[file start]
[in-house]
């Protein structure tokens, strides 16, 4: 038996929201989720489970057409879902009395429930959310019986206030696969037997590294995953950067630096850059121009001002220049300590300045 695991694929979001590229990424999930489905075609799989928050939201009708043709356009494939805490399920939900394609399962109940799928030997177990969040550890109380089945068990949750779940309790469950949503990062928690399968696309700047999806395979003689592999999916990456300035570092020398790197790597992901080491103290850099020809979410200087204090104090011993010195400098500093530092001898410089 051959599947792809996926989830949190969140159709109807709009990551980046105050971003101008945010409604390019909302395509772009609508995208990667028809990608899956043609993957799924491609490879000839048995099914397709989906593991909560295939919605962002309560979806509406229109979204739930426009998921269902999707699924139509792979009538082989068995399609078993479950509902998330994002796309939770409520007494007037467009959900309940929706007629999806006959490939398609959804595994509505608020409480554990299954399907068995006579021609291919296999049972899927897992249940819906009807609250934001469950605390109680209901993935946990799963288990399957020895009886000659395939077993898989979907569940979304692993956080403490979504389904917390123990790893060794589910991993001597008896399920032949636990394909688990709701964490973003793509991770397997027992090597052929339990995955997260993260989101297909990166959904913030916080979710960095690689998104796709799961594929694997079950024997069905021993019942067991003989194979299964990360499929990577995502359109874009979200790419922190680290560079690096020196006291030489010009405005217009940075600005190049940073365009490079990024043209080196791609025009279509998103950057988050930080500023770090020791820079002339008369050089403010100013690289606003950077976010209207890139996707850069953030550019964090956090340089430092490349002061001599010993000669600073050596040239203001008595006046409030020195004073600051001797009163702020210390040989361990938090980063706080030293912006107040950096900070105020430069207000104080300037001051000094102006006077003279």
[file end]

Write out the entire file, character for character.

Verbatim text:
[in-house]
């Protein structure tokens, strides 16, 4: 038996929201989720489970057409879902009395429930959310019986206030696969037997590294995953950067630096850059121009001002220049300590300045 695991694929979001590229990424999930489905075609799989928050939201009708043709356009494939805490399920939900394609399962109940799928030997177990969040550890109380089945068990949750779940309790469950949503990062928690399968696309700047999806395979003689592999999916990456300035570092020398790197790597992901080491103290850099020809979410200087204090104090011993010195400098500093530092001898410089 051959599947792809996926989830949190969140159709109807709009990551980046105050971003101008945010409604390019909302395509772009609508995208990667028809990608899956043609993957799924491609490879000839048995099914397709989906593991909560295939919605962002309560979806509406229109979204739930426009998921269902999707699924139509792979009538082989068995399609078993479950509902998330994002796309939770409520007494007037467009959900309940929706007629999806006959490939398609959804595994509505608020409480554990299954399907068995006579021609291919296999049972899927897992249940819906009807609250934001469950605390109680209901993935946990799963288990399957020895009886000659395939077993898989979907569940979304692993956080403490979504389904917390123990790893060794589910991993001597008896399920032949636990394909688990709701964490973003793509991770397997027992090597052929339990995955997260993260989101297909990166959904913030916080979710960095690689998104796709799961594929694997079950024997069905021993019942067991003989194979299964990360499929990577995502359109874009979200790419922190680290560079690096020196006291030489010009405005217009940075600005190049940073365009490079990024043209080196791609025009279509998103950057988050930080500023770090020791820079002339008369050089403010100013690289606003950077976010209207890139996707850069953030550019964090956090340089430092490349002061001599010993000669600073050596040239203001008595006046409030020195004073600051001797009163702020210390040989361990938090980063706080030293912006107040950096900070105020430069207000104080300037001051000094102006006077003279």